Pain Management Physician- Insights
What is pain management and when is it appropriate? Pain management is a specialty of medicine that is often recommended for patients with difficult, chronic pain. It is an important medical specialty that tries to ameliorate human suffering. With the aging of our population, the demand for this specialty will continue to grow. As we age our bodies degenerate and this can cause pain and disability.I strongly suggest you to visit Pain Management Physician to learn more about this.
The most common type of patient treated by pain physicians are those with neck pain and low back pain, i.e. spinal pain. Common problems treated are herniated discs, degenerated discs, arthritis, spondylosis, spondylolisthesis, sciatica, arm and leg pain.
Common treatments for these problems are epidural steroid injections, selective nerve root blocks, facet injections and radio-frequency lesioning. These treatments are generally considered appropriate, after patients have failed to improve from non-invasive treatments such as physical therapy and chiropractic. Good surgeons generally want patients to try at least one of these treatments before considering surgical treatment.
I often treat patients concurrent with these methods. And I am often grateful to pain physicians who can help me with patients when my methods are insufficient. Conversely, there are occasions when patients proceed to injections before physical therapy or chiropractic treatments, and the injections may prove insufficient. It is best for all three parties concerned, to cooperate in ascertaining what is necessary to get each patient as improved as possible. Sometimes one, or both, treatments are necessary and a professionally cooperative relationship best serves patients, the objective of medicine.
Unfortunately, for patients and specialists alike, many specialty physicians don’t have professionally cooperative relationships with other specialists. As a result, they don’t really know what others do, nor the relative value of other treatments and they can’t learn about them. Keep in mind that it’s not enough for one professional to read about another procedure. It is best when doctors can discuss common patients, and have patients share their impressions about various treatments. Over time, physicians who learn of other procedures can become better patient advocates.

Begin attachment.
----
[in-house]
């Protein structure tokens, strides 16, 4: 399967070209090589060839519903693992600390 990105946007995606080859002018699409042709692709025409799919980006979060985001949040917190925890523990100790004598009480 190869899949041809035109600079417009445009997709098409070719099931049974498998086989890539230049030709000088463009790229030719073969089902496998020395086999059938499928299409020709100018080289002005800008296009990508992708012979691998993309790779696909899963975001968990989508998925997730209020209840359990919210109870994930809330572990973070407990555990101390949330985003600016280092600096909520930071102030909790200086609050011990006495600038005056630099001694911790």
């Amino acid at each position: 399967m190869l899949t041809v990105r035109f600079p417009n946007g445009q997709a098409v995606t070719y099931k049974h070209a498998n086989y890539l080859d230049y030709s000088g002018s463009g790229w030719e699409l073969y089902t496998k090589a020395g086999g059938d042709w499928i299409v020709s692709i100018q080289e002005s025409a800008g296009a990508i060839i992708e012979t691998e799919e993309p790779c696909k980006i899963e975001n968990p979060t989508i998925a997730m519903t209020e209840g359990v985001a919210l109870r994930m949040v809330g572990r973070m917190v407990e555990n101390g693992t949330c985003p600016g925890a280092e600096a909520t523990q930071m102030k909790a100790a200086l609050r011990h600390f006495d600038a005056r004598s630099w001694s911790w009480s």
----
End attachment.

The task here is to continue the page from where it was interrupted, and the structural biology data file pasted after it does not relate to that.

I have had the good fortune to work with many physicians in other specialties, and I have learned a great deal. I can triage patients appropriately, and speak authoritatively to patients, at least in a general sense, about surgery and pain management procedures. When I, a non-surgeon, counsel patients, respectfully, about such procedures they find it reassuring and are thankful. They know I am serving their interests, not mine.
On another note, I should like to point out a common fallacy among physicians and patients. That is the notion that patients who have been referred to pain management will not improve from other treatments such as physical therapy or chiropractic. In fact, 30% of the patients that I treat have already had pain management and it did not help or it stopped helping. When I treat these patients, the large majority will improve sufficiently that they will not opt for surgical treatment. The reason that I am able to help most of these patients is that many are not receiving the best available alternative to pain management treatment.
BackFit Health + Spine
754 S Val Vista Dr #105, Gilbert, AZ 85296